Indium lung

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Indium lung
Specialty Pulmonology

Indium lung is a rare occupational lung disease caused by exposure to respirable indium in the form of indium tin oxide. It is classified as an interstitial lung disease (diffuse parenchymal lung disease). [1]

Occupational lung diseases are occupational, or work-related, lung conditions that have been caused or made worse by the materials a person is exposed to within the workplace. It includes a broad group of diseases, including occupational asthma, chronic obstructive pulmonary disease (COPD), bronchiolitis obliterans, inhalation injury, interstitial lung diseases, infections, lung cancer and mesothelioma. These diseases can be caused directly or due to immunological response to a exposure to a variety of dusts, chemicals, proteins or organisms.

Indium Chemical element with atomic number 49

Indium is a chemical element with the symbol In and atomic number 49. Indium is the softest metal that is not considered to be an alkali metal. It is a silvery-white metal that resembles Tin(Sn) in appearance. It is a post-transition metal that makes up 0.21 parts per million of the Earth's crust. Indium has a melting point higher than sodium and gallium, but lower than lithium and tin. Chemically, indium is similar to gallium and thallium, and it is largely intermediate between the two in terms of its properties. Indium was discovered in 1863 by Ferdinand Reich and Hieronymous Theodor Richter by spectroscopic methods. They named it for the indigo blue line in its spectrum. Indium was isolated the next year.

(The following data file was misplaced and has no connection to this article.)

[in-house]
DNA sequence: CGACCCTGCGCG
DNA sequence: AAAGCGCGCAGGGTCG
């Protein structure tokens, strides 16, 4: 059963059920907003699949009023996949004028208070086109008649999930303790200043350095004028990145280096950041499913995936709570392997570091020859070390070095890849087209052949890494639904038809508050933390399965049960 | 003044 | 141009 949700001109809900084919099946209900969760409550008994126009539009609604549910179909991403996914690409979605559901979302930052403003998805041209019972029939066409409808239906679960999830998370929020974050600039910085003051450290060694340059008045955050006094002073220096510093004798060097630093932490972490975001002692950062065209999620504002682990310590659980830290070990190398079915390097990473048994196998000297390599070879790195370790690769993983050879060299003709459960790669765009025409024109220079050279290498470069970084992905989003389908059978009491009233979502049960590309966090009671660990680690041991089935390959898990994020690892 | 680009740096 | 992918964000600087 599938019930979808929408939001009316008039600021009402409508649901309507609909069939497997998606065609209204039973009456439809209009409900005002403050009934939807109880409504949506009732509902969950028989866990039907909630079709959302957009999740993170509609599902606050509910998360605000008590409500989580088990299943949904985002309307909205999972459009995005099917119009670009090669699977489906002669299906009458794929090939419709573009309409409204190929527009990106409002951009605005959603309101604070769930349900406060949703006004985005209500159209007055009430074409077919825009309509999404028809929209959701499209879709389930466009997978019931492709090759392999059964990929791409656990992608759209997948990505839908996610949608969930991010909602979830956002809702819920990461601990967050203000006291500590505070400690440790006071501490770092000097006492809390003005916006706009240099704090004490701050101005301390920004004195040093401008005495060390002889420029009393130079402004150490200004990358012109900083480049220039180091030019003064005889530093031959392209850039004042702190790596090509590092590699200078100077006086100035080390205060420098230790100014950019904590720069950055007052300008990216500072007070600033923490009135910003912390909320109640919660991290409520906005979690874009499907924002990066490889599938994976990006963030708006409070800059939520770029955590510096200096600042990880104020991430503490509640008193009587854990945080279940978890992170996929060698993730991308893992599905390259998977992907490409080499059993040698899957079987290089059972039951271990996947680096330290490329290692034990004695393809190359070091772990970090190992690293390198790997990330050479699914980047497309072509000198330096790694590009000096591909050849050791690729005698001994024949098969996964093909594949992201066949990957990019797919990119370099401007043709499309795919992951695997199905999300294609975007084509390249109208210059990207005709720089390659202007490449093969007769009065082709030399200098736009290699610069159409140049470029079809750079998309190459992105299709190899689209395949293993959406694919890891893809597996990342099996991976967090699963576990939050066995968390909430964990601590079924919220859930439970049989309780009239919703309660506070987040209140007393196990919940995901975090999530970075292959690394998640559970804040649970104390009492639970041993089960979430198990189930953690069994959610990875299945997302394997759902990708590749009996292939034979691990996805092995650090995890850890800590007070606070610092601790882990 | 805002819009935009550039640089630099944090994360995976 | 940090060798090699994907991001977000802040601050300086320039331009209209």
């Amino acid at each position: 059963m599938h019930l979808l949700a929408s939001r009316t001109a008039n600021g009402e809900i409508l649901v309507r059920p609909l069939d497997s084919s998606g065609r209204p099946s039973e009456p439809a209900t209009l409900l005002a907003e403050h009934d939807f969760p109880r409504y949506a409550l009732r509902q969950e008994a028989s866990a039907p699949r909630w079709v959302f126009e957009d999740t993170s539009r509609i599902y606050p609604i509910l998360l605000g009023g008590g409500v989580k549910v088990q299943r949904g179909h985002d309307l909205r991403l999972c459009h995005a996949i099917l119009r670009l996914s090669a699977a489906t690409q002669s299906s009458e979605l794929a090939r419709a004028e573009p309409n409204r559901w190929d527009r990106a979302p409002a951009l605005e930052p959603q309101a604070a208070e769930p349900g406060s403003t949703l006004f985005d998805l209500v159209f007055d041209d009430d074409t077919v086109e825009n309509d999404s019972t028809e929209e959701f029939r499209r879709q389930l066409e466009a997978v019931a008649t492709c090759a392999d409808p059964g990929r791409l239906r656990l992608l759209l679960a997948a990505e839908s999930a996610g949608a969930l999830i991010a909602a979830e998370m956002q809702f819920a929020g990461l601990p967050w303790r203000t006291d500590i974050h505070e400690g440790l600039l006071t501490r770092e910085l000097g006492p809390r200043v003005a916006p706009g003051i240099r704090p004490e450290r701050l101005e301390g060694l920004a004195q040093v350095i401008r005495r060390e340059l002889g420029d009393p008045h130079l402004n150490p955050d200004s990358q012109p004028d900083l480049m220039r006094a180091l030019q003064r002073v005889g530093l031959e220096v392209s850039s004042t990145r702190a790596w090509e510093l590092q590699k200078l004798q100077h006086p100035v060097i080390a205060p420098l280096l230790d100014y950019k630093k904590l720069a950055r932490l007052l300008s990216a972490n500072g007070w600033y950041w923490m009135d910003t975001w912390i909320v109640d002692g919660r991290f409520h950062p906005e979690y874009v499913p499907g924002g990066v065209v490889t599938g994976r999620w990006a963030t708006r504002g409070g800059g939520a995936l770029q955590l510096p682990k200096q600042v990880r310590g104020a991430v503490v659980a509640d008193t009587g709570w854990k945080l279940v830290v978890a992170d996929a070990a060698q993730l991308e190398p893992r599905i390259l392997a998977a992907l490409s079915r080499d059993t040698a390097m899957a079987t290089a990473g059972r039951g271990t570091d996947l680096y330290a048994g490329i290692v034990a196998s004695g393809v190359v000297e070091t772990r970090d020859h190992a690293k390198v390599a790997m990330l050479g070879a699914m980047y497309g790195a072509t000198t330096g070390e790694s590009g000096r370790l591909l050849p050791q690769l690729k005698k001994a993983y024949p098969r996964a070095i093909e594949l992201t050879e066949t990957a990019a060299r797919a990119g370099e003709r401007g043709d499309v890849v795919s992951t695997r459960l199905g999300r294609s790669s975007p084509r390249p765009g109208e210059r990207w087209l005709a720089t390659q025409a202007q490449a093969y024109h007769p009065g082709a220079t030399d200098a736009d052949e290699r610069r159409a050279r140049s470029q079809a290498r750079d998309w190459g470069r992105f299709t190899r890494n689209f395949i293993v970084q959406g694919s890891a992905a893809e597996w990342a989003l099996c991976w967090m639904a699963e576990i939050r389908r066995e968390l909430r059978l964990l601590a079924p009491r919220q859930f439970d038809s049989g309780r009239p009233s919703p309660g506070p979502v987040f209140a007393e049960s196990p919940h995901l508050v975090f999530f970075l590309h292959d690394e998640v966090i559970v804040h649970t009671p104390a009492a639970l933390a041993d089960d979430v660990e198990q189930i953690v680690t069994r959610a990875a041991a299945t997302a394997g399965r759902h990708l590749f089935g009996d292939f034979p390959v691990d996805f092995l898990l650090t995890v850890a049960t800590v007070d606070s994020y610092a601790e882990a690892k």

Indium tin oxide chemical compound

Indium tin oxide (ITO) is a ternary composition of indium, tin and oxygen in varying proportions. Depending on the oxygen content, it can either be described as a ceramic or alloy. Indium tin oxide is typically encountered as an oxygen-saturated composition with a formulation of 74% In, 18% O2, and 8% Sn by weight. Oxygen-saturated compositions are so typical, that unsaturated compositions are termed oxygen-deficient ITO. It is transparent and colorless in thin layers, while in bulk form it is yellowish to grey. In the infrared region of the spectrum it acts as a metal-like mirror.

Contents

Signs and symptoms

The major signs of indium lung are pulmonary alveolar proteinosis and pulmonary fibrosis. Symptoms include dyspnea (shortness of breath), cough, and increased sputum production. Hemoptysis has also been seen in people with indium lung. [1] Other symptoms seen in some but not all cases include digital clubbing, low DLCO (capacity to move oxygen from the alveoli into the blood), and lowered forced expiratory volume. Emphysema has been associated with indium lung, but may not be part of the syndrome. [2]

Pulmonary alveolar proteinosis lung disease that is characterized by abnormal accumulation of surfactant occurs within the alveoli, interfering with gas exchange

Pulmonary alveolar proteinosis (PAP) is a rare lung disorder characterized by an abnormal accumulation of surfactant-derived lipoprotein compounds within the alveoli of the lung. The accumulated substances interfere with the normal gas exchange and expansion of the lungs, ultimately leading to difficulty breathing and a predisposition to developing lung infections. The causes of PAP may be grouped into primary and secondary causes, although the most common cause is a primary autoimmune condition.

Pulmonary fibrosis human disease

Pulmonary fibrosis is a respiratory disease in which scars are formed in the lung tissues, leading to serious breathing problems. Scar formation, the accumulation of excess fibrous connective tissue, leads to thickening of the walls, and causes reduced oxygen supply in the blood. A consequence is a perpetual shortness of breath.